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Wisconsin, Illinois far apart on public pension funding: report

(Reuters) - Wisconsin and Illinois share the shoreline of Lake Michigan but when it comes to the health of their state public pension funds, they are polar opposites - one sits at the top and the other at the bottom in a new ranking of U.S. states released on Monday.

The rankings, compiled by investment research firm Morningstar Inc, looked at the liabilities of taxpayers on a per-capita basis for the pension funds administered by 50 states, as well as the more traditional measure of how well or poorly the programs are funded.

"Wisconsin had the strongest-funded pension system," the study said, noting the state's good management and pension reforms over the years. "Illinois had the weakest-funded system."

The cost of funding public pensions has become a controversial issue in many U.S. states and cities which are struggling with lower revenue in the wake of the economic recession and higher costs, not only for pensions but also for services such as public safety, healthcare and education.

Wisconsin residents faced a liability of just $23 each for their state's public pension system, which was 99.8 percent funded in fiscal 2011. That contrasted with Illinois, where the funded ratio was just 43.4 percent.

Illinois, home to the city of Chicago and the fifth-most populous state in the United States, has missed payments to its pension fund in some years and in other years has underpaid.

Fresh data reported by an Illinois legislative commission last week, after the completion of Morningstar's report, showed the state's total unfunded liability rose considerably at the end of fiscal 2012 to $96.8 billion, while the funded ratio sank to 39 percent. Morningstar said outside its report that this would increase the unfunded actuarial accrued liability (UAAL) per capita to roughly $7,500.

Factors behind the jump include contributions by the state government and other public entities which were below the annual required contribution (ARC) - funding needed to cover benefits plus a part of unfunded liabilities - and weaker-than-expected investment returns.

Another strain came from a decrease to 8 percent from 8.5 percent in the assumed investment rate of the state's Teachers' Retirement System (TRS), which makes up roughly half of the total state liability, said Rachel Barkley, municipal credit analyst for Morningstar.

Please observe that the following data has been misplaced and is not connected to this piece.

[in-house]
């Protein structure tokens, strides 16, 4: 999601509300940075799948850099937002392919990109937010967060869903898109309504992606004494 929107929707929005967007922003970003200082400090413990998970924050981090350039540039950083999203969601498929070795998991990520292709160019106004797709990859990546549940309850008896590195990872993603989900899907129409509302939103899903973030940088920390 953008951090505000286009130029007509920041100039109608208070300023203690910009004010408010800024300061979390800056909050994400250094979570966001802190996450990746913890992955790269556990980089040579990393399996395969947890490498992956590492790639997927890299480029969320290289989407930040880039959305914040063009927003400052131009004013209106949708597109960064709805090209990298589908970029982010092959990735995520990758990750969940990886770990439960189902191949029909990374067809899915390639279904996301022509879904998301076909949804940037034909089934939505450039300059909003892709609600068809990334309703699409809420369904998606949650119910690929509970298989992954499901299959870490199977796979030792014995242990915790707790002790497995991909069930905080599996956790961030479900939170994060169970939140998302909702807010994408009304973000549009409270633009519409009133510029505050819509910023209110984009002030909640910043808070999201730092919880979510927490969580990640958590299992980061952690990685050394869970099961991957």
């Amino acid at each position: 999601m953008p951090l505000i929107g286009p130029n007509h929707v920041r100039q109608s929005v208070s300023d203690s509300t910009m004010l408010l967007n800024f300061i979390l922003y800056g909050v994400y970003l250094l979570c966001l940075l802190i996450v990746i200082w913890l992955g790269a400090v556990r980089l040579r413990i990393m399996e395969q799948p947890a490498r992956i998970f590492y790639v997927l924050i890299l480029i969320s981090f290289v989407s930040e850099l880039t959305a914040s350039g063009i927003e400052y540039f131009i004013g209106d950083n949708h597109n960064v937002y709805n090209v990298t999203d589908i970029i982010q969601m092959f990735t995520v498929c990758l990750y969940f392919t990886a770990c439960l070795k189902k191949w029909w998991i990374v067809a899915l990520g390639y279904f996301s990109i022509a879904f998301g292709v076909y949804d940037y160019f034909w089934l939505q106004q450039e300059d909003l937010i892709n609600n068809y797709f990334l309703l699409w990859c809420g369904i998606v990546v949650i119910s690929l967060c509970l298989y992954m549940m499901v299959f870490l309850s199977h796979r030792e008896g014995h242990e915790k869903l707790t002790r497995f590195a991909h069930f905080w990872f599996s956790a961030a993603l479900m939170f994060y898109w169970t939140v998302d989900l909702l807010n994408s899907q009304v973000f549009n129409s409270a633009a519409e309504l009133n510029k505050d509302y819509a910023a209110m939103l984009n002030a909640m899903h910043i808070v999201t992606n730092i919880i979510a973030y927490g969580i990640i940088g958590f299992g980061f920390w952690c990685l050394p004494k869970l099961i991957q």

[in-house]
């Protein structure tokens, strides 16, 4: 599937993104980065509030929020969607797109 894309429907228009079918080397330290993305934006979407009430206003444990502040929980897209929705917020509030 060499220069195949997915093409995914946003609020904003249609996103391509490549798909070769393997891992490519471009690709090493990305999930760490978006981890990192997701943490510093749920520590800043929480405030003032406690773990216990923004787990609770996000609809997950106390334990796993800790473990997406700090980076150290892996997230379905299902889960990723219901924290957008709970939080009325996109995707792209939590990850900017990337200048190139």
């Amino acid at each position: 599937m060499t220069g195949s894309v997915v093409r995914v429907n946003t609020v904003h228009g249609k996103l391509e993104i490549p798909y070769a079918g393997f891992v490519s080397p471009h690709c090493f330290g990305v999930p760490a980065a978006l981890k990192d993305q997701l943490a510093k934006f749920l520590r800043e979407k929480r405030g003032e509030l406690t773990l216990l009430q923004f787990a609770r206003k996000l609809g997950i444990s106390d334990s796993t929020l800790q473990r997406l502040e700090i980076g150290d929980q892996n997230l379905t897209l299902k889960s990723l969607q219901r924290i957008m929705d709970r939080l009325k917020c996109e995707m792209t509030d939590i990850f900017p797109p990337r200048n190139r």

"The Illinois plan has been chronically stressed with poor management decisions adding a substantial amount of strain," she said.

This contrasts with Wisconsin, where the pension system has historically had strong management and employer contributions have regularly met 100 percent or more of their required levels, according to Morningstar. Investment assumptions are more realistic at a moderate at 7.2 percent.

The state moved to shore up its pension system by passing reforms in 2011 to help ensure the continued stability of the plan, including increasing employee contribution levels and tougher requirements for new hires.

Illinois approved some public pension reforms for new workers in 2010 but so far this year has failed to pass an additional overhaul, in the face of strong opposition from unions and political bickering.

ALASKA A SPECIAL CASE

Even the state with the highest shortfall in its public worker pension fund per individual taxpayer - Alaska, with a per-capita liability of $10,000 - is considered better off than Illinois. Its funding ratio stood at 59.2 percent in fiscal 2011, and revenue from its energy industry will help make up the difference.

"Alaska has a very different funding mechanism than other states," Barkley said.

Illinois depends largely on income and sales taxes, putting a larger proportion of total state funding on the backs of its residents, she added.

While most states considered to be in poor shape with their public pension funds suffer from both low funding levels and a high per-capita liability, there are notable exceptions, the study said, underscoring the importance of using both metrics.

In Indiana, the funded ratio of 59.6 percent is basically at par with that of Alaska, but its unfunded gap per-capita is only $2,284.

Some caution is needed when making state-by-state comparisons, said Keith Brainard, research director for the National Association of State Retirement Administrators. Not all unfunded liabilities are created equal, "and degree of legal protections varies from one plan and state to another," Brainard said, noting that pension obligations are nearly impossible to change under the law in some states, but in other states are more flexible.

"A side-by-side comparison generally will not reflect these different circumstances, and will mislead readers about the meaning of the numbers," he said.

States can also manage different pension plans. For example, there is a huge difference between those states that run teachers' pensions and those that do not.

In Colorado, which does not contribute to teachers' plans, the gap for each taxpayer is moderate at $1,804 despite a low funded ratio of 57.7 percent. Morningstar notes that the fact that teachers' liabilities are not covered by the plan does not mean that Colorado taxpayers are not ultimately liable for the funding.

(Reporting by Tiziana Barghini in New York; editing by Karen Pierog and Matthew Lewis)

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